Ultimately though, I think we’ll see some sort of middle ground, where a few of the fast guys will be dropped but there will be those that make it over. It’s just trying to figure out who makes it that’s the tricky part!
Will the weather have any influence in that?
In short, no.
It looks set to be another glorious day and although the wind is blowing strongly from the West, most of the route is protected from it. But, I’ll live in hope once again!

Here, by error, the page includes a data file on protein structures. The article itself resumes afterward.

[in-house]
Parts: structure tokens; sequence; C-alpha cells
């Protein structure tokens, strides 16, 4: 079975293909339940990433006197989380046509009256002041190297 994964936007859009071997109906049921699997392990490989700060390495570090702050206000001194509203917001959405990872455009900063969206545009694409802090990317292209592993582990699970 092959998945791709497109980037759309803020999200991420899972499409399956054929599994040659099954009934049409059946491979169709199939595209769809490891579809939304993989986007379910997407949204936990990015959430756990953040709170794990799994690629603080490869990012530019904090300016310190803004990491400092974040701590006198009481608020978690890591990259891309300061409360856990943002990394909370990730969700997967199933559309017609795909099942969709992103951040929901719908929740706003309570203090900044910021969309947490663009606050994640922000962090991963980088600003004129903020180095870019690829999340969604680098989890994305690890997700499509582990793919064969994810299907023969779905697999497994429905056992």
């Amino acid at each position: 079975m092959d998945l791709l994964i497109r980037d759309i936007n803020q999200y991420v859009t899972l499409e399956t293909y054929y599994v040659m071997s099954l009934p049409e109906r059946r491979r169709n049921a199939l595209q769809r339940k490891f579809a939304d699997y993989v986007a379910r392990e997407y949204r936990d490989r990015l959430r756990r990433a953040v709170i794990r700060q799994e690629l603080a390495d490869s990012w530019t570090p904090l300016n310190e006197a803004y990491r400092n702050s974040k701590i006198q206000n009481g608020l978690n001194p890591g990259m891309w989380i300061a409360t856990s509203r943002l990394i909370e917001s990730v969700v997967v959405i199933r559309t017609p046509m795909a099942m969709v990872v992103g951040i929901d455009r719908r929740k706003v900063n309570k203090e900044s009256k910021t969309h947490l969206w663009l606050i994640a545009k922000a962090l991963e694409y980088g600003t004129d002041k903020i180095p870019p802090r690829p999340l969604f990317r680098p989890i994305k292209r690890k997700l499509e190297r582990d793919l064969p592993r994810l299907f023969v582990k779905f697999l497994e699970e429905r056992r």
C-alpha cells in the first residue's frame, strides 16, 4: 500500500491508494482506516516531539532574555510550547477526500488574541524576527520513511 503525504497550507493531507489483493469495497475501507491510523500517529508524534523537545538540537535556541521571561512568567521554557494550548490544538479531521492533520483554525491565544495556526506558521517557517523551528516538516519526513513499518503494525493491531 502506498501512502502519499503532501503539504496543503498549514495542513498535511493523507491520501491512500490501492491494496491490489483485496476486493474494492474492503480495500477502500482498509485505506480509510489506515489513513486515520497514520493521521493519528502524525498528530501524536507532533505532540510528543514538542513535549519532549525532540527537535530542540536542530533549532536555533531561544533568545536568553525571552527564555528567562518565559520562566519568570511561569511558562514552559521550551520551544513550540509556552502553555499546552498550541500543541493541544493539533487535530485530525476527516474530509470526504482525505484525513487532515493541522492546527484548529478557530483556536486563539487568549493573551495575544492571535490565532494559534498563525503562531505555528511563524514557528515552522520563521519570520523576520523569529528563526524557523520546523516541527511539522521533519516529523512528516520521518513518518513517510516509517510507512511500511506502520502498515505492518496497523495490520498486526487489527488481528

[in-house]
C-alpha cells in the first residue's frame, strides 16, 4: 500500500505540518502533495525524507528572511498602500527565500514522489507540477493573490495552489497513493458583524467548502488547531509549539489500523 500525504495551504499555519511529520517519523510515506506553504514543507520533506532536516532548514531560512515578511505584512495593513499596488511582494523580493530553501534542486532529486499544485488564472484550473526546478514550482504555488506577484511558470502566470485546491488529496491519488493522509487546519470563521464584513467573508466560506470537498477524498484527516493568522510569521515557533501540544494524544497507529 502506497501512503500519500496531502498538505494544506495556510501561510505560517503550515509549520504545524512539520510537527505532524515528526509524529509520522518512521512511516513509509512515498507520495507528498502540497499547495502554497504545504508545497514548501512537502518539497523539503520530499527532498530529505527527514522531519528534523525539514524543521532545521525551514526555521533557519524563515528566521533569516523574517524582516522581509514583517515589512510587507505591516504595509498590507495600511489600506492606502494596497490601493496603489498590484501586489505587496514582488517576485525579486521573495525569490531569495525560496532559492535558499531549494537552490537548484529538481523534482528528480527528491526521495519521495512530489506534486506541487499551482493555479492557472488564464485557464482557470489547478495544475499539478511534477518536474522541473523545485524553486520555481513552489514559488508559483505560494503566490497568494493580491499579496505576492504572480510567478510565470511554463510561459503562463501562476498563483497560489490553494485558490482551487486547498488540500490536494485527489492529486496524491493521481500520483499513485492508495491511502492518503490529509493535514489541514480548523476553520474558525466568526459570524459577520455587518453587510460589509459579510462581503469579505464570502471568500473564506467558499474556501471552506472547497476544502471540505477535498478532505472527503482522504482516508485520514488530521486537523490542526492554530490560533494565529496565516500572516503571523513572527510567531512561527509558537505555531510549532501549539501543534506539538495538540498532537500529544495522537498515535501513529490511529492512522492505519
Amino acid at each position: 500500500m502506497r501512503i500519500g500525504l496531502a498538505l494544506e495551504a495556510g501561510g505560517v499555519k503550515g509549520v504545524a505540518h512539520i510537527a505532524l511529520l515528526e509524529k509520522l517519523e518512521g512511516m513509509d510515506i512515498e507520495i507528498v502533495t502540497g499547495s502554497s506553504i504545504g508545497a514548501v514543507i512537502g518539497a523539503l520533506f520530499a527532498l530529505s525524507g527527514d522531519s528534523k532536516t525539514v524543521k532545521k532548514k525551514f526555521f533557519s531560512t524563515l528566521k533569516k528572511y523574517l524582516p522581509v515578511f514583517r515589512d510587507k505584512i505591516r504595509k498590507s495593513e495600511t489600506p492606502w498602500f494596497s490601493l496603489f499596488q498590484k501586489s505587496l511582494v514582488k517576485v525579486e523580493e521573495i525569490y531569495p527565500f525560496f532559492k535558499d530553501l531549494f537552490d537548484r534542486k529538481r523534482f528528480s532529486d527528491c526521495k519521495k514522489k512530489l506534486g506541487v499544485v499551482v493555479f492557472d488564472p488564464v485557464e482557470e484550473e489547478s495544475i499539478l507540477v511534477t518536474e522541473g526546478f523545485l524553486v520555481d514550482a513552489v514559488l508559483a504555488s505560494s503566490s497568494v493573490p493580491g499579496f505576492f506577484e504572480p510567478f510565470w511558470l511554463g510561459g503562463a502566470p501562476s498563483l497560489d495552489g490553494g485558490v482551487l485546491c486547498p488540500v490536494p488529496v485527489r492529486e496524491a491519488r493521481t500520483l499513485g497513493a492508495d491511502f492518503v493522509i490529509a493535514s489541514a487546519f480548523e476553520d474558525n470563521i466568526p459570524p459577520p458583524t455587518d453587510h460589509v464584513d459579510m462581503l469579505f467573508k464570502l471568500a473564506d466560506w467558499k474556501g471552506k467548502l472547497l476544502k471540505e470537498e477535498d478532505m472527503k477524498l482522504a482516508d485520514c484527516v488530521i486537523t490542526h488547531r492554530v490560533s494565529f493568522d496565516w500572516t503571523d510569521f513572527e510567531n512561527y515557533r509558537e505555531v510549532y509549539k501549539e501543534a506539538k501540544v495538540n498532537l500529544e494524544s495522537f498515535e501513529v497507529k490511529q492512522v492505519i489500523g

I think the day will be too tough for someone like Greipel, you can never count him out but I just can’t see him making it. Likewise with Ewan, I’m on the fence. He looks great just now and is a small guy so that will benefit him, but I’m unsure if he has the climbing pedigree to contend.
I don’t really know why I think that those two might not make it but the following guys will?! Anyway…
One sprinter that you would expect to make it over the climb is Gaviria.
He’s an exceptionally talented rider and although he is a bit unknown on a long steady climb like this then I think he has the talent to make it with the front group. Will it take too much out of him for the sprint in the end? Possibly, but after being bitterly disappointed with today’s result he’ll want to make amends.